We then followed the Old Coach Road, now a rough stony track and hard of the feet, back to Alciston and then on to Tilton and Charleston farms where we found mud in abundance. Sarah Walton's pottery was the next landmark and turning north we retraced our steps through the wood yard and back to the Barley Mow, where many of us enjoyed their warm hospitality.

Thanks must go to the members who assisted with the accident and helped with the walk. We were pleased to hear that although the casuality had eight stitches in the wound, he was recovering well at home the next day.

Laughton

On Wednesday 16 November, our mid-week walk was a six mile circular walk at Laughton and led by Roy. On a beautiful crisp clear morning we left the Roebuck Inn and took a path north which brought us out at the lovely pond at the entrance to Brickhurst Wood. The deciduous trees were still a picture with their leaves in their changing autumn colours, still valiantly holding on before the frosts. Leaving the wood we reached Common Lane and then took a bridleway, skirting Longfield Wood and then crossing the Ringmer to Laughton road and finding a path opposite which eventually brought us out at Laughton Tower with its moat, which is all that remains now of Laughton Place. After a coffee stop it was over the fields, eventually emerging from Black Shaw into the lovely churchyard of All Saints, Laughton, the church being a legacy of the Pelham family. We then followed the country lane back to the Roebuck Inn where the staff coped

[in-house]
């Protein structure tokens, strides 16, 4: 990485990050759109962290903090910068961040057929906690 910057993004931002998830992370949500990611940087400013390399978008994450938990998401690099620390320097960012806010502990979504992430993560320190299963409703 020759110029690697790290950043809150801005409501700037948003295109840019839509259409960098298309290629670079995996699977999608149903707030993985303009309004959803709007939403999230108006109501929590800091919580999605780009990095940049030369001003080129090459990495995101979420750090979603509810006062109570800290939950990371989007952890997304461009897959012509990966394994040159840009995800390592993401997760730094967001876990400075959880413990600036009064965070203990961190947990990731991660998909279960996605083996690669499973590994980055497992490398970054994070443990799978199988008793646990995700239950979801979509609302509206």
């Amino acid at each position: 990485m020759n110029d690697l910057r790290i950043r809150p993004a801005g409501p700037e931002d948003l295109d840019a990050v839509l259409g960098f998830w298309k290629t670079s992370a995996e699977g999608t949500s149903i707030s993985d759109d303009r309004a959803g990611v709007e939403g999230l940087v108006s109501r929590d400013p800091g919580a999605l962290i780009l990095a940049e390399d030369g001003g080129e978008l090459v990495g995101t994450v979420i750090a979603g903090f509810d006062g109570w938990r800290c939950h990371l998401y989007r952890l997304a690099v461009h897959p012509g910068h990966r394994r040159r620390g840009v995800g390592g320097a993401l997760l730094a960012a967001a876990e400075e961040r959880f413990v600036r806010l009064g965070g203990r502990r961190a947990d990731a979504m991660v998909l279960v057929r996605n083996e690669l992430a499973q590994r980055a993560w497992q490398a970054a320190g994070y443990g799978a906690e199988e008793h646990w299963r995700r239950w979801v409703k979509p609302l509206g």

Autumn tints 2

Five members of the group arrived at Midhurst on Sunday for their Autumn Tints walk in pouring rain which was to continue throughout the day, to a lesser or greater degree. The party set off in a north easterly direction passing the remains of Cowdrey Castle and on to the village of Easebourne before crossing open land to Whitters Copse and Scotland Knob. Then across more open land to Verdley Farm and along the edge of Verdley Wood, which should have provided magnificent views and autumn colours, but unfortunately visibility was very limited thus one’s imagination was rather stretched. Continuing on, the party descended Verdley Hill to the edge of Henley village then ascended to Henley Copse where lunch was taken, fallen trees providing the seating and shelter from the rain was provided by the dense canopy of the trees. Shortly after lunch Verdley Edge was reached where the party turned south crossing more open land before entering Great Common, an area of mixed woodland, but the inclement weather again tended the shroud the vitality of the autumn colours. Emerging from Great Common the party continued in a generally southerly direction via Whitters Farm and Buddington Farm to the A286 returning to the car park in heavy rain. Thanks to Bertram Sharp who nobly led this week.

Autumn tints 1

Twelve members took part in the first of their Autumn tints walks. They had a beautiful day with continuous sunshine but possibly because there had been little cold weather the tints were not as colourful as they had hoped. Starting from a lay-by on the A21 north of Flimwell they soon picked uip the Sussex Border path and followed this through Flimwell village and over a golf course to Devilsden Wood. On leaving the wood a stop was made for coffee before passing Birchenwood Farm and another part of Dale Hill golf course on the approach to Ticehurst. Skirting past the new primary school and a new housing estate the main high street was reached and then it was a short road walk to Three Leg Cross. Some of the party opted to have lunch in the Bull Inn whilst others sat in a field soaking up the sun, having a packed lunch.